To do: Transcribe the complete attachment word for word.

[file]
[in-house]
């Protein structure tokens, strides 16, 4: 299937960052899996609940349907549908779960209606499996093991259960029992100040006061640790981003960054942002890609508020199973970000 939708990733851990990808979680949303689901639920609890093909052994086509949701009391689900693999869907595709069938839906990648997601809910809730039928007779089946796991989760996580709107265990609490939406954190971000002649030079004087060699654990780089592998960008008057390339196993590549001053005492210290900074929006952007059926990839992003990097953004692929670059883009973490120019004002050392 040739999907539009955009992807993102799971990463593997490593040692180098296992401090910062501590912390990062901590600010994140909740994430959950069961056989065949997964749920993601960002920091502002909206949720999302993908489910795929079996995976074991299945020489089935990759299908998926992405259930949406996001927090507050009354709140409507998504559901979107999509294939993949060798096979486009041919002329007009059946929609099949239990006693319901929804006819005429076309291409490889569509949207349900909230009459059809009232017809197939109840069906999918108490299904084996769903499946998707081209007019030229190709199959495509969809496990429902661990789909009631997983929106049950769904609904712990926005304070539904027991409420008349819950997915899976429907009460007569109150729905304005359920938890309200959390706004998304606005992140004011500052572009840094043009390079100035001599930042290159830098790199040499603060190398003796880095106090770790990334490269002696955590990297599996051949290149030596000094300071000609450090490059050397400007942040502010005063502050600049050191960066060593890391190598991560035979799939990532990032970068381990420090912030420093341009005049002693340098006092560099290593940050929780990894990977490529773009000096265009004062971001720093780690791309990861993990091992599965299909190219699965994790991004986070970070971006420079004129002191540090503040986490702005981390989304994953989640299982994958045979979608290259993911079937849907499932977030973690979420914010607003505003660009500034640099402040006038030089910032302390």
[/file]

[in-house]
């Protein structure tokens, strides 16, 4: 299937960052899996609940349907549908779960209606499996093991259960029992100040006061640790981003960054942002890609508020199973970000 939708990733851990990808979680949303689901639920609890093909052994086509949701009391689900693999869907595709069938839906990648997601809910809730039928007779089946796991989760996580709107265990609490939406954190971000002649030079004087060699654990780089592998960008008057390339196993590549001053005492210290900074929006952007059926990839992003990097953004692929670059883009973490120019004002050392 040739999907539009955009992807993102799971990463593997490593040692180098296992401090910062501590912390990062901590600010994140909740994430959950069961056989065949997964749920993601960002920091502002909206949720999302993908489910795929079996995976074991299945020489089935990759299908998926992405259930949406996001927090507050009354709140409507998504559901979107999509294939993949060798096979486009041919002329007009059946929609099949239990006693319901929804006819005429076309291409490889569509949207349900909230009459059809009232017809197939109840069906999918108490299904084996769903499946998707081209007019030229190709199959495509969809496990429902661990789909009631997983929106049950769904609904712990926005304070539904027991409420008349819950997915899976429907009460007569109150729905304005359920938890309200959390706004998304606005992140004011500052572009840094043009390079100035001599930042290159830098790199040499603060190398003796880095106090770790990334490269002696955590990297599996051949290149030596000094300071000609450090490059050397400007942040502010005063502050600049050191960066060593890391190598991560035979799939990532990032970068381990420090912030420093341009005049002693340098006092560099290593940050929780990894990977490529773009000096265009004062971001720093780690791309990861993990091992599965299909190219699965994790991004986070970070971006420079004129002191540090503040986490702005981390989304994953989640299982994958045979979608290259993911079937849907499932977030973690979420914010607003505003660009500034640099402040006038030089910032302390």